Regretfully, I managed to lose a roll of film, so I don't have any pictures from the third day of my trip. I had taken pictures of some hawks, a small turtle, and one of the navigational markers along the southern end of Lake Champlain. I still don't know how this occurred, as I am not prone to losing things.
Map of Day 4, 15 September 2001.
About the Maps
I wanted to make a map of my trip. Since I had recorded my path using a GPS receiver, this didn't seem like it would be too hard. It proved more difficult than I expected.
The GPS receiver only has a finite amount of memory. It didn't have enough to save the complete track log of all 11 days. Each day I would reduce the track log to a set of 30 or so points. This gives a rough angular path, but it does preserve the basic idea of the route.
The route distances are also mildly suspect. The GPS records distances in three ways. There is a cumulative trip distance that is incremented whenever one's speed is greater than 1 mph. This is the distance I have reported in the journal. There is the distance of the route points (the set of 30 or so points for the day), which is often 2 to 5 % less than the trip distance. Finally, one can process the track log and compute the distance represented by the track. This is almost always larger than the route distance. As the trip distance is only incremented when one is travelling faster than 1 mph, I know it to be somewhat too small. Therefore, although I report a total trip distance of some 260 miles, this is the minimum. It could be 10 or 15 miles more.
Once I had transferred the route points into a computer, the next step was to plot them on a map. I wanted a map which ideally showed the same outlines of Lake Champlain as the navigational charts. The best I found for the portions of the lake in the United States were some land use maps published by the USGS (see here. These are 30 meter resolution raster maps that are presented as an Albers Equal-Area Projection using the GRS1980 Ellipsoid.
Map data for the Canadian portion of the trip proved vastly harder to obtain. I eventually settled for a vector map which showed a crude outline of the Richelieu River and Missisquoi Bay that I obtained from the GIS Data Depot. The outlines don't include islands or secondary rivers. The data file itself claimed to use the Clarke 1866 Ellipsoid, but without specifying the datum, conversion to the same coordinate system as the other data was questionable (plus the source data isn't as high quality).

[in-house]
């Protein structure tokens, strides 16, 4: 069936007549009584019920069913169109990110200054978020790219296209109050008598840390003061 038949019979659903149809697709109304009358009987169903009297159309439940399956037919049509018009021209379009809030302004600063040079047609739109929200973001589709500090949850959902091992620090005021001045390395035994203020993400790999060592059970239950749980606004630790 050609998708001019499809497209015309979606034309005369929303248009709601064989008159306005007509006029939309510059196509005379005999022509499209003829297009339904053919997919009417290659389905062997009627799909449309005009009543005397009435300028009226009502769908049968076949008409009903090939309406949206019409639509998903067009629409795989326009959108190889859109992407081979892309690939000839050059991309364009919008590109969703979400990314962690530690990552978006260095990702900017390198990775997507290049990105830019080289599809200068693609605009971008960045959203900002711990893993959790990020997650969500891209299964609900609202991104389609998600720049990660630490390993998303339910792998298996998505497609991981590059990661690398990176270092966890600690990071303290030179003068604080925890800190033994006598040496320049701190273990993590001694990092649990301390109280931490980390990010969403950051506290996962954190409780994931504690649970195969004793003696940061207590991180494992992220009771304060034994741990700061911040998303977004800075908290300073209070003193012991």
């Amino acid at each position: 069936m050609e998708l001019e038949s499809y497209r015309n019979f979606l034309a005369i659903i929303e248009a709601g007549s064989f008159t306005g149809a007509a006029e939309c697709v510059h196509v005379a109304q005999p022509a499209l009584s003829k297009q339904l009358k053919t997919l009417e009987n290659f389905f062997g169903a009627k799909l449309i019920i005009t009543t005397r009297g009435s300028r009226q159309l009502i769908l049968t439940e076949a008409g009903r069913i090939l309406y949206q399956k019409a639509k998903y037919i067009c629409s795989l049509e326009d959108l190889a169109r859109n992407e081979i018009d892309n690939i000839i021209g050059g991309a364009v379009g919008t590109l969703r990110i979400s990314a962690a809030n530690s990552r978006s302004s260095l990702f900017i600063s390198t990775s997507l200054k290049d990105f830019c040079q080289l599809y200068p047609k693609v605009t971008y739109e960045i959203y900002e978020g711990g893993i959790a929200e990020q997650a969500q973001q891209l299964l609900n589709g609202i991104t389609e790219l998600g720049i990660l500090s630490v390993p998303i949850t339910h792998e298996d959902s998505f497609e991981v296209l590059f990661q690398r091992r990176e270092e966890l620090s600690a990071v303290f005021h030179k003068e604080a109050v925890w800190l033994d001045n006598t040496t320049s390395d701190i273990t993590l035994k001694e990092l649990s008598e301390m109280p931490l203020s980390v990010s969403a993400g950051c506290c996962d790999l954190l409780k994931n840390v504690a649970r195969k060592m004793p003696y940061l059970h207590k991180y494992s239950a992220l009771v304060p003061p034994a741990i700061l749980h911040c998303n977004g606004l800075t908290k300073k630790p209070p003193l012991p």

I then wrote a program to generate a UTM projection of the region where I travelled, making a two color map representing land and water. The final maps are all in the WGS84 Datum. For each pixel in the final map, the coordinates of the pixel were first converted from UTM coordinates to either Albers Equal Area coordinates (in a different ellipsoid) or to Clarke 1866 coordinates. The source maps were then checked, giving preference to the USGS data in the places where there was overlap. For the USGS maps, the check merely ascertained if the selected point had the land-use specification of 'water'. For the Canadian maps, the check determined if the point was inside a closed polygon or not.
Once I had a map in UTM coordinates showing land and water, I ran another program I had written to add the GPS track data, complete with small marks wherever I had a waypoint (such as where I camped or where the locks are located). Lastly, I used Photoshop to add place names and to color the map.
A map of the entire trip. This is a large GIF file, which some browsers may have trouble loading.
About the Photographs
I use a Nikon 6006 camera. I brought two lenses, a 24-120 mm 3.5-5.6 f zoom lens, and a 70-300 mm 4-5.6 f zoom lens. I also had a 2x teleconverter which drops off about two stops of light. Most of the photographs were taken with the 24-120 mm lens.
I used three types of film on this trip. My normal film is Kodak Elite Chrome 100. I also tried out some Kodak Ektachrome ES 100. In general, I didn't like this as well as the Elite, probably because it is more saturated. Lastly, I used one roll of Kodak 3200 speed black and white film.
I scanned the slides using a Minolta QuickScan 35 scanner. This doesn't have a very good dynamic range, and if the slide is the least bit dusty the scan doesn't come out very well. I scanned the black and white prints using a 600 dpi flatbed scanner, then scaled them to the size on the website. There are tricks to get better scans out of both scanners, but they are very time consuming and I haven't done them. Naturally, all photographs were scanned at a higher resolution that I have on the website.
All text and images are copyright 2001 by David Manthey.